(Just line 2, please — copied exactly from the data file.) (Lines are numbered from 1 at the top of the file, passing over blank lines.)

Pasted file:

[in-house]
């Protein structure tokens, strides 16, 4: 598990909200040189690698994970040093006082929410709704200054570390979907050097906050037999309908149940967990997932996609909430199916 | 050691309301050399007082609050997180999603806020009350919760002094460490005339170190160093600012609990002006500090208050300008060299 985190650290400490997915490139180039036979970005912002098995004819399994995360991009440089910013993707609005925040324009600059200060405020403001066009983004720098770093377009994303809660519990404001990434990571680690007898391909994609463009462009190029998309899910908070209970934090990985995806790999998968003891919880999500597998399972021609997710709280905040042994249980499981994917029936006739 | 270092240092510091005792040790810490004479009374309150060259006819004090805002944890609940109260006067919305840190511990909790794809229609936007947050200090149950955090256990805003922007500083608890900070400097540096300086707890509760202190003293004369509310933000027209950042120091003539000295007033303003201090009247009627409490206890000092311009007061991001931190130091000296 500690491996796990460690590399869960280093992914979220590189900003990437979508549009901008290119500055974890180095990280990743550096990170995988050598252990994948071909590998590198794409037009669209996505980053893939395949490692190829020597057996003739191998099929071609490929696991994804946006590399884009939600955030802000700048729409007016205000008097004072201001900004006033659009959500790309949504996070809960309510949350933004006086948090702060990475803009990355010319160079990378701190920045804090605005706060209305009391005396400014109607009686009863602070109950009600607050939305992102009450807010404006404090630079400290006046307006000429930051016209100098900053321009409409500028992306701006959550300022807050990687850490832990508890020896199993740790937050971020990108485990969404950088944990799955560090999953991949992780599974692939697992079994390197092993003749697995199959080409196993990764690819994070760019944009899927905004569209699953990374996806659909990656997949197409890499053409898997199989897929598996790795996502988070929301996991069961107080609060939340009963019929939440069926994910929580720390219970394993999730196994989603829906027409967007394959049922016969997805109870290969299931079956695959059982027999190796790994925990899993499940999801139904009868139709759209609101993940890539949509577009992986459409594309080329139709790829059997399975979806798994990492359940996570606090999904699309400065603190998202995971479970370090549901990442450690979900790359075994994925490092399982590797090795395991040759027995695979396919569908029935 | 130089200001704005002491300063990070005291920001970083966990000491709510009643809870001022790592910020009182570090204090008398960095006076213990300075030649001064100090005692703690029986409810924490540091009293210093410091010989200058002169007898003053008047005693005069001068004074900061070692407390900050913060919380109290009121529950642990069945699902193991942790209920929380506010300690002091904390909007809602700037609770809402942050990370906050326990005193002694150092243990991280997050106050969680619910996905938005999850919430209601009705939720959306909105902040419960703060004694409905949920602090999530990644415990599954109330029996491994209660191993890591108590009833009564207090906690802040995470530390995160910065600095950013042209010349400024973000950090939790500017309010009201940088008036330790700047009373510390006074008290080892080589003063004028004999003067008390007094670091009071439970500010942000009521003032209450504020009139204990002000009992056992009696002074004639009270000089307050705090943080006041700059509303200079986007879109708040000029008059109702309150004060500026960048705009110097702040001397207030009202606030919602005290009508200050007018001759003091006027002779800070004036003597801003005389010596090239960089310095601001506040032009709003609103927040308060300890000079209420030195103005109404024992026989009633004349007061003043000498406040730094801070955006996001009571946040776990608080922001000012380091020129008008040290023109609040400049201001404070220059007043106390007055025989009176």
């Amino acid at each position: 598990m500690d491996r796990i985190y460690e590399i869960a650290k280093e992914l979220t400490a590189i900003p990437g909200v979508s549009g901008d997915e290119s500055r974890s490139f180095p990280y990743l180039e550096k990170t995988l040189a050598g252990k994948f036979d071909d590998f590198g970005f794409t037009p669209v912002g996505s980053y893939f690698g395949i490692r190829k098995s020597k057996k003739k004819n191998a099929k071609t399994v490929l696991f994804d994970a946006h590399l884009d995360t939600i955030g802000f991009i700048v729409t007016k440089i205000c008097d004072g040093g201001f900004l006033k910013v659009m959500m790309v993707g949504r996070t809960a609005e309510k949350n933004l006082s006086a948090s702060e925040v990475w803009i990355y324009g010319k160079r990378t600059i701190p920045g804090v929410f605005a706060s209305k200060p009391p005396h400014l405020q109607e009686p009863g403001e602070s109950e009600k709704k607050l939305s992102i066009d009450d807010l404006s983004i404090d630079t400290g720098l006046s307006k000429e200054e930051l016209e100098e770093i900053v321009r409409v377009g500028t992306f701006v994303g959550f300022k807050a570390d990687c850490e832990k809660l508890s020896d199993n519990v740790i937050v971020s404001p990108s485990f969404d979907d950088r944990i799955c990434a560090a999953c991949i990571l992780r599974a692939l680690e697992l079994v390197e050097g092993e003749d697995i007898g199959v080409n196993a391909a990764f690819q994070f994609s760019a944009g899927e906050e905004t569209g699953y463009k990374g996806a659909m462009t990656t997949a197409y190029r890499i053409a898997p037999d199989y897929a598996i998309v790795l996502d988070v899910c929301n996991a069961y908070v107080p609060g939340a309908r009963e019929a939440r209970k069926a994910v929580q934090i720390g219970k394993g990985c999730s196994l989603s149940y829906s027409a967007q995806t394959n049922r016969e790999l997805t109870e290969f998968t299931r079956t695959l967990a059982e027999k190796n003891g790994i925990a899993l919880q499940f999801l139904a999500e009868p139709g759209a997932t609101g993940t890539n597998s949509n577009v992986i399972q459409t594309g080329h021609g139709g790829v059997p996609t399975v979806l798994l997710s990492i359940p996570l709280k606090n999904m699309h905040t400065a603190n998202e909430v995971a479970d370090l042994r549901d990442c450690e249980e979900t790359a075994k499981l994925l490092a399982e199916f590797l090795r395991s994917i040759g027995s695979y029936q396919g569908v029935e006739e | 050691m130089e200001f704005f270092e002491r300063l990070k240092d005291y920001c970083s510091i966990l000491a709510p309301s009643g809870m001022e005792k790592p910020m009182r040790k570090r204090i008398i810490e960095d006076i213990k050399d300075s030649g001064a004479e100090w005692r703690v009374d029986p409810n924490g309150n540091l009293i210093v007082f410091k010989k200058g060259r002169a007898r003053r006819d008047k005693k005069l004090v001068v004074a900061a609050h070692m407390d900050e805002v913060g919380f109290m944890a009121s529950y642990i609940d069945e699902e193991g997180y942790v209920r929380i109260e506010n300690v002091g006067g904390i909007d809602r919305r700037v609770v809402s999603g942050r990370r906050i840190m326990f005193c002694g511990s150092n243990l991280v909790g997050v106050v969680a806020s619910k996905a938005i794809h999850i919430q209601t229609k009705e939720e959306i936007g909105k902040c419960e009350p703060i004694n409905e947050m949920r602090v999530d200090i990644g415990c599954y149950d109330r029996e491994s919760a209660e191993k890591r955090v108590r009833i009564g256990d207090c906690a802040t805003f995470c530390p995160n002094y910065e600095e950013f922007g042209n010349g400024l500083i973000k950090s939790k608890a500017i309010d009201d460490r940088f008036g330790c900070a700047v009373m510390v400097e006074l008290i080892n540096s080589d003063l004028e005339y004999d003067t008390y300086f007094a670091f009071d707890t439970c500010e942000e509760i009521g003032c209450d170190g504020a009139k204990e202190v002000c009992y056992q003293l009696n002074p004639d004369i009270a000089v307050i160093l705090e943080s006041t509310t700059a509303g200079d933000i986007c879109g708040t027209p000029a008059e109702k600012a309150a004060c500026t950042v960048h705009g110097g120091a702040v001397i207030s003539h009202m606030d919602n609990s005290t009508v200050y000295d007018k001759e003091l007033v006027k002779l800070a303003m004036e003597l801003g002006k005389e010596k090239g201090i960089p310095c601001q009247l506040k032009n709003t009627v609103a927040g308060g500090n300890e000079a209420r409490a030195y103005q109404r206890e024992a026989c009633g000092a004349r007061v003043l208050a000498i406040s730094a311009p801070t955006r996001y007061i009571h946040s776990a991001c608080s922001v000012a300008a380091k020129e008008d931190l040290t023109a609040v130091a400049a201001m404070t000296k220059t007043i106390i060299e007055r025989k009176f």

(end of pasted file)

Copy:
């Protein structure tokens, strides 16, 4: 598990909200040189690698994970040093006082929410709704200054570390979907050097906050037999309908149940967990997932996609909430199916 | 050691309301050399007082609050997180999603806020009350919760002094460490005339170190160093600012609990002006500090208050300008060299 985190650290400490997915490139180039036979970005912002098995004819399994995360991009440089910013993707609005925040324009600059200060405020403001066009983004720098770093377009994303809660519990404001990434990571680690007898391909994609463009462009190029998309899910908070209970934090990985995806790999998968003891919880999500597998399972021609997710709280905040042994249980499981994917029936006739 | 270092240092510091005792040790810490004479009374309150060259006819004090805002944890609940109260006067919305840190511990909790794809229609936007947050200090149950955090256990805003922007500083608890900070400097540096300086707890509760202190003293004369509310933000027209950042120091003539000295007033303003201090009247009627409490206890000092311009007061991001931190130091000296 500690491996796990460690590399869960280093992914979220590189900003990437979508549009901008290119500055974890180095990280990743550096990170995988050598252990994948071909590998590198794409037009669209996505980053893939395949490692190829020597057996003739191998099929071609490929696991994804946006590399884009939600955030802000700048729409007016205000008097004072201001900004006033659009959500790309949504996070809960309510949350933004006086948090702060990475803009990355010319160079990378701190920045804090605005706060209305009391005396400014109607009686009863602070109950009600607050939305992102009450807010404006404090630079400290006046307006000429930051016209100098900053321009409409500028992306701006959550300022807050990687850490832990508890020896199993740790937050971020990108485990969404950088944990799955560090999953991949992780599974692939697992079994390197092993003749697995199959080409196993990764690819994070760019944009899927905004569209699953990374996806659909990656997949197409890499053409898997199989897929598996790795996502988070929301996991069961107080609060939340009963019929939440069926994910929580720390219970394993999730196994989603829906027409967007394959049922016969997805109870290969299931079956695959059982027999190796790994925990899993499940999801139904009868139709759209609101993940890539949509577009992986459409594309080329139709790829059997399975979806798994990492359940996570606090999904699309400065603190998202995971479970370090549901990442450690979900790359075994994925490092399982590797090795395991040759027995695979396919569908029935 | 130089200001704005002491300063990070005291920001970083966990000491709510009643809870001022790592910020009182570090204090008398960095006076213990300075030649001064100090005692703690029986409810924490540091009293210093410091010989200058002169007898003053008047005693005069001068004074900061070692407390900050913060919380109290009121529950642990069945699902193991942790209920929380506010300690002091904390909007809602700037609770809402942050990370906050326990005193002694150092243990991280997050106050969680619910996905938005999850919430209601009705939720959306909105902040419960703060004694409905949920602090999530990644415990599954109330029996491994209660191993890591108590009833009564207090906690802040995470530390995160910065600095950013042209010349400024973000950090939790500017309010009201940088008036330790700047009373510390006074008290080892080589003063004028004999003067008390007094670091009071439970500010942000009521003032209450504020009139204990002000009992056992009696002074004639009270000089307050705090943080006041700059509303200079986007879109708040000029008059109702309150004060500026960048705009110097702040001397207030009202606030919602005290009508200050007018001759003091006027002779800070004036003597801003005389010596090239960089310095601001506040032009709003609103927040308060300890000079209420030195103005109404024992026989009633004349007061003043000498406040730094801070955006996001009571946040776990608080922001000012380091020129008008040290023109609040400049201001404070220059007043106390007055025989009176």